MEDICAL research has shown that most physical disabilities in children could be corrected and effectively managed if found out in the early stages of the child's life.
Speaking in an interview with Times Health, general practitioner and cancer advocate Hazeley Pelham said there were a number of medical interventions that could be administered to children with various forms of disabilities in order to ensure they led normal lives.
Dr Pelham said some of the interventions available included speech therapy for children with difficulties in speaking, hearing aids for the audio impaired, corrective surgeries for limb or bone disabilities, as well as physiotherapy.
She advised society against stigma of children with disabilities, saying that the vice was one of the major factors hindering the access to early medical interventions.
"A lot of women with disabled children tend to hide or keep their children in seclusion, for a long time, thereby hindering them from accessing the much needed corrective measures to make their disabilities manageable," she said.
And speaking when she hosted a Christmas party for 100 children with disabilities and special needs at Lusaka's Cheshire Homes, volunteer and well-wisher Jo Pope, said the first four years of life are formative, which is largely responsible for neurons on the brain in the development and growth of a child.
"Effective stimulus and good nutrition during this period will give any child the best opportunity in mental and physical development. This is true for all children," she said.
Ms Pope said children born with physical or mental disabilities often did not have the same level of care and attention as an able child when in fact they not only needed extra and specialist attention.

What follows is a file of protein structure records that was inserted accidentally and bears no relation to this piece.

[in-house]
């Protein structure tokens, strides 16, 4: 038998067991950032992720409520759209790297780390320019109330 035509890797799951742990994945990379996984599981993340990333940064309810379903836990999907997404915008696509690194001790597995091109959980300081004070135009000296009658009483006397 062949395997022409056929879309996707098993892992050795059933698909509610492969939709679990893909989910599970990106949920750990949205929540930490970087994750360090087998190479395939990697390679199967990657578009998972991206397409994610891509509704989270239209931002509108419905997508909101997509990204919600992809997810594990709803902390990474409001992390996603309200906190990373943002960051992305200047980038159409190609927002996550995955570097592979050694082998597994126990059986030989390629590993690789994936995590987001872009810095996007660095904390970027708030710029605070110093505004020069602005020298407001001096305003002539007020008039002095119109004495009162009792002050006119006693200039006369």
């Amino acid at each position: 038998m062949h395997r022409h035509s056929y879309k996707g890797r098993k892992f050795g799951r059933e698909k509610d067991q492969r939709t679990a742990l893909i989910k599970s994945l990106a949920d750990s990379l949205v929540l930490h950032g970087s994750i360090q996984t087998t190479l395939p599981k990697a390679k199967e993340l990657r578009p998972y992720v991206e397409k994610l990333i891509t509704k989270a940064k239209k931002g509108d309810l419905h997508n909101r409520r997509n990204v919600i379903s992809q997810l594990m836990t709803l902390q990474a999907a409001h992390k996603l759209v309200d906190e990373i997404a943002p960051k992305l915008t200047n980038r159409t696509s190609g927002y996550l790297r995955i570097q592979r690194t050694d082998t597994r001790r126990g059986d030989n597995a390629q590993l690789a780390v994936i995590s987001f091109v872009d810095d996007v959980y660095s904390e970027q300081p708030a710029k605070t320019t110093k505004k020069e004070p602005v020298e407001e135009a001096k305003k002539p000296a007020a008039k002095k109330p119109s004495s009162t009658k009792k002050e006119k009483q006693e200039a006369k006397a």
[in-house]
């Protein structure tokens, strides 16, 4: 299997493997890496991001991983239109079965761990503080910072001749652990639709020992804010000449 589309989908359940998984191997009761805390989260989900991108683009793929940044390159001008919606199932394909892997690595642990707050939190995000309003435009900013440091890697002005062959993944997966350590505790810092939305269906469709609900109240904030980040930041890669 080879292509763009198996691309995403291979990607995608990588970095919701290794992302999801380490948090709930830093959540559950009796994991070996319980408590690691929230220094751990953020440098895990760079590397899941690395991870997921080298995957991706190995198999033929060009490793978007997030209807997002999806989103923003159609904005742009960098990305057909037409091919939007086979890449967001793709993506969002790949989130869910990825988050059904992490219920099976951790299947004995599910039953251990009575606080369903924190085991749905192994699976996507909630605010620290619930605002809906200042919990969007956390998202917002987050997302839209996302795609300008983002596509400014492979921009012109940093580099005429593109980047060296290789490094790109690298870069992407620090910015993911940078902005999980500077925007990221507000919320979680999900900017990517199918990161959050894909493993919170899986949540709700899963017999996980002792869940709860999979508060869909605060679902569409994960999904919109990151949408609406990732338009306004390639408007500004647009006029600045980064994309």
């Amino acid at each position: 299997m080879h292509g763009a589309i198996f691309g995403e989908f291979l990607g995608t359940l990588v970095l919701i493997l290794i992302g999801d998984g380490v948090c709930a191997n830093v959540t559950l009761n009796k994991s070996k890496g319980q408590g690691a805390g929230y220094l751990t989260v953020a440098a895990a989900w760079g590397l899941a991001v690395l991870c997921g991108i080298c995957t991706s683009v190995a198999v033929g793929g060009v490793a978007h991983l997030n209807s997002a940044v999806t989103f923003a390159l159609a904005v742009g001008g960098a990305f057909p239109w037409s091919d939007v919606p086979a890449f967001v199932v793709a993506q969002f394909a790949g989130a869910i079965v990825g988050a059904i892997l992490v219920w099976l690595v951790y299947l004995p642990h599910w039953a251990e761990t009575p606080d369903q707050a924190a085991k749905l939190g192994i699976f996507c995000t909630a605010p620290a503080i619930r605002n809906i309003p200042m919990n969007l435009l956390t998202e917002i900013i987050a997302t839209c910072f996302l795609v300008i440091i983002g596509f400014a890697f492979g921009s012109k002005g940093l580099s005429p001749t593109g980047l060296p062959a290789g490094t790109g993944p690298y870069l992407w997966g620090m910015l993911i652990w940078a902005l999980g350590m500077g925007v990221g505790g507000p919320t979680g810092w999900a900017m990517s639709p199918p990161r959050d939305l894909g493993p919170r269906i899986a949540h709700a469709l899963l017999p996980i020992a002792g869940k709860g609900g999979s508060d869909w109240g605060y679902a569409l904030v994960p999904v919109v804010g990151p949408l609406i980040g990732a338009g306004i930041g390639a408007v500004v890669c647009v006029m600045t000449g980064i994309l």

"A deformed limb can be more easily operated on at a younger age where little can be done in later life. With very specific stimulus at 3 months onwards, a child with cerebral palsy can learn a surprising amount."
She said there is very little support available in Zambia for parents of children with disabilities, saying that there was need to overcome cultural stigma, shame and blame which has hindered children with disabilities from accessing medical and social support.
Ms Pope said there were a limited number of schools catering for the children with special needs, leaving the majority of children with disabilities un-schooled, without any specialist medical care and often shunned from society.
She called for the need for more open discussion through the media, and more financial support towards schools providing education for children with special needs.
Ms Pope said she had been organising annual Christmas parties for children with disabilities, with assistance from bands like Uncle Rex and Ras Wille who offered to entertain the children as part of their social responsibility and towards appreciating children with special needs.
Among the children at the party included 20 from Kabulonga Boys school, 40 from Cheshire Homes, and another 40 from the University Teaching Hospital school for children with disabilities.